Published: 15:20, 28 July 2021
| Updated: 14:05, 29 July 2021
Homeless charities across Kent say the government must continue emergency funding if it's serious about ending rough sleeping.
A report from the Kerslake Commission on Homelessness and Rough Sleeping is calling for the government to maintain the additional funding it made available during the coronavirus pandemic – an estimated extra £82 million a year.
The commission said councils and charities now predict an increase in homelessness when the winter months approach, and are calling for a continuation of government schemes such as the Everyone In initiative.
During the pandemic, Canterbury City Council housed a total of 67 homeless people through the use of a Travelodge on Ivy Lane.
Of those staying at the hotel, 42 have now secured housing. However, the remaining 25 have returned to the streets.
A spokesman for the council said they are continuing to engage with those unable to secure housing, but added that “moving people off the streets can take a very long time.”
Meanwhile, in Medway all of those sleeping on the streets were taken into accommodation provided by Medway Council, with 24/7 on-site support.
They also had access to three meals a day and other essential items.
One Big Family and Serveco were the two charities supporting the people in Medway accommodation.
Elizabeth Shaw, senior lead at One Big Family said: “Multi-agency cooperation was vital in facilitating this, and the vast majority of clients were successfully moved on to more permanent accommodation.
“However, I am aware that this may not have been the case across the rest of the country.
"To end rough sleeping by 2024 would be amazing - but unfortunately, many people who are rough sleeping have multiple and complex needs."
Porchlight is Kent’s largest charity for homeless and vulnerable people, and has been busy supporting rough sleepers across the county.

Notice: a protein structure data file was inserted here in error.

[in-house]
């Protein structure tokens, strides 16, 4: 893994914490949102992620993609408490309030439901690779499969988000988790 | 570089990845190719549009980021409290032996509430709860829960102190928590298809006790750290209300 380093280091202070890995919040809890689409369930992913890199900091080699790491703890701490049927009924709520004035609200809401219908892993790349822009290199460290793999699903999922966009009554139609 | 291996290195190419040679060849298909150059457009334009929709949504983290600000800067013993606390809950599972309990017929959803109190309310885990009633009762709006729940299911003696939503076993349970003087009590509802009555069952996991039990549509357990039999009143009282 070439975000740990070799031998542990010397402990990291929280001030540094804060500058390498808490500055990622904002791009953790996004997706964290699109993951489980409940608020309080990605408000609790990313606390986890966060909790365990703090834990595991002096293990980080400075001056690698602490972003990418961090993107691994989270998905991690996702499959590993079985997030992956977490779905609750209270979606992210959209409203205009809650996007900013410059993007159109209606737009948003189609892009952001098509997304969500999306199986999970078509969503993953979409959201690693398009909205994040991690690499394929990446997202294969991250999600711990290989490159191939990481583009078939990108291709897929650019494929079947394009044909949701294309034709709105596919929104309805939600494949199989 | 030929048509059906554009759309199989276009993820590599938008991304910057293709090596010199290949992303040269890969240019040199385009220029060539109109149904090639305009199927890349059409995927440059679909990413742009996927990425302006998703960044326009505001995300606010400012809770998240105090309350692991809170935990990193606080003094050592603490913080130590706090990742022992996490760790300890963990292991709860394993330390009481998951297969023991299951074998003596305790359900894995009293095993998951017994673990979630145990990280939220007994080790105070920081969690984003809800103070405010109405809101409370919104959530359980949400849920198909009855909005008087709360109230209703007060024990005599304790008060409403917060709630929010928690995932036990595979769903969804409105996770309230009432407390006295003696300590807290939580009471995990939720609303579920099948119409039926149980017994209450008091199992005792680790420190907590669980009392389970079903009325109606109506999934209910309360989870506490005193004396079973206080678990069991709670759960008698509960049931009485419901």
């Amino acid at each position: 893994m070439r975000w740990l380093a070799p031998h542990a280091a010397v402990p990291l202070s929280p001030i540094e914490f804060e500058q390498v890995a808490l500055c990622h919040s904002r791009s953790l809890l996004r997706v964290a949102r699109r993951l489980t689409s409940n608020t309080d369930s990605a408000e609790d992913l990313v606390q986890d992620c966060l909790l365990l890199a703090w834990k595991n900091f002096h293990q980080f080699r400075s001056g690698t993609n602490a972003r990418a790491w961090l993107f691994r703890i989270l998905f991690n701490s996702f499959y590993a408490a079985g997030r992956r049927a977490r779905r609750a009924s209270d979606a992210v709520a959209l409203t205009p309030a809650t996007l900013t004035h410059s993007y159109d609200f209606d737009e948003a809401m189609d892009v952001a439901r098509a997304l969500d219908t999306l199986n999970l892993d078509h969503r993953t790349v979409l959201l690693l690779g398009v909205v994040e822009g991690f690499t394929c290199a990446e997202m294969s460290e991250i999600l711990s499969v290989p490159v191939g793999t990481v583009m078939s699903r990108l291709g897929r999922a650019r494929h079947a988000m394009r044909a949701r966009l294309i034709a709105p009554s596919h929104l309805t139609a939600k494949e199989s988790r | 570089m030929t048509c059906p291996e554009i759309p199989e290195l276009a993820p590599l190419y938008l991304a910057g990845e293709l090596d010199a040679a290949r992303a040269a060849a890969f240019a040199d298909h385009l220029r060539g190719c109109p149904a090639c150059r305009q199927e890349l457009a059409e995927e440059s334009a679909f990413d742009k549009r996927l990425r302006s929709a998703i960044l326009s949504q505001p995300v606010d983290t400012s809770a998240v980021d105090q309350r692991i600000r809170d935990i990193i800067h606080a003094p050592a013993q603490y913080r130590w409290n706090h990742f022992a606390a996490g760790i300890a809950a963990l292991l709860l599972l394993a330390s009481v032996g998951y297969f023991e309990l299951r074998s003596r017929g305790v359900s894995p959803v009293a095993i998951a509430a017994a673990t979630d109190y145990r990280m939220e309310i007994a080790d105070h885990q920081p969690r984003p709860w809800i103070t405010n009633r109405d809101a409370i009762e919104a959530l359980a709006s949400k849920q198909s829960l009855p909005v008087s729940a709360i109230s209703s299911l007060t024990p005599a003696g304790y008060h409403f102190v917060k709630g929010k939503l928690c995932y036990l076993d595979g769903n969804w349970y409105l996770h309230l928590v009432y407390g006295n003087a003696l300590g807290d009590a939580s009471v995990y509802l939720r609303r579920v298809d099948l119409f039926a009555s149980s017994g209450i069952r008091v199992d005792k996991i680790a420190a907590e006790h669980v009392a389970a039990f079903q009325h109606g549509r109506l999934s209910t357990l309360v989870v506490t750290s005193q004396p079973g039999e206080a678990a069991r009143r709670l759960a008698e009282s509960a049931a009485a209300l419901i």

Chris Thomas from the charity said: “Porchlight was heavily involved in this Everyone In Scheme, which when the pandemic started put all these measures in place to get rough sleepers off the streets and into safety.
“Obviously the government put a lot of money into that and it went to show that when the government is serious about tackling rough sleeping, it can be done.
“But with this potential wave of homelessness that may happen soon, we need more support there, we can’t go back to the way things were.”
According to government figures, around 37,000 homeless people were provided with Covid-secure accommodation, alongside access to health and support services.
Although it has insisted the scheme is still ongoing, members of the housing committee said it was no longer helping everyone in need of accommodation.
To prevent a surge in rough sleeping, the commission is calling for the £20 Universal Credit boost, introduced as a temporary measure during the pandemic, to be extended.
Mr Thomas added: “There are a lot of people out there on low incomes and really struggling to survive. What we really need is for the government to recognise that this kind of support was inadequate before the pandemic began.
“Taking away this extra money that people have been getting is just going to put them in an even worse situation.”
Councils and charities say they are working tirelessly to support the homeless.
A rough sleeper initiative launched three years ago by Canterbury City Council has now seen 352 individuals moved into permanent accommodation.
It will continue for another 12 months after receiving funding of more than £650,000.
Cllr Joe Howes said: “Their dedication to helping improve the lives of those who are sleeping rough and are so vulnerable should be shouted from the rooftops.
“We are also lucky to have such fantastic local partnerships with organisations such as Catching Lives, Forward, Porchlight, several local churches and the Department of Work and Pensions.
“I look forward to seeing many more success stories where we transform people’s lives in the coming months.”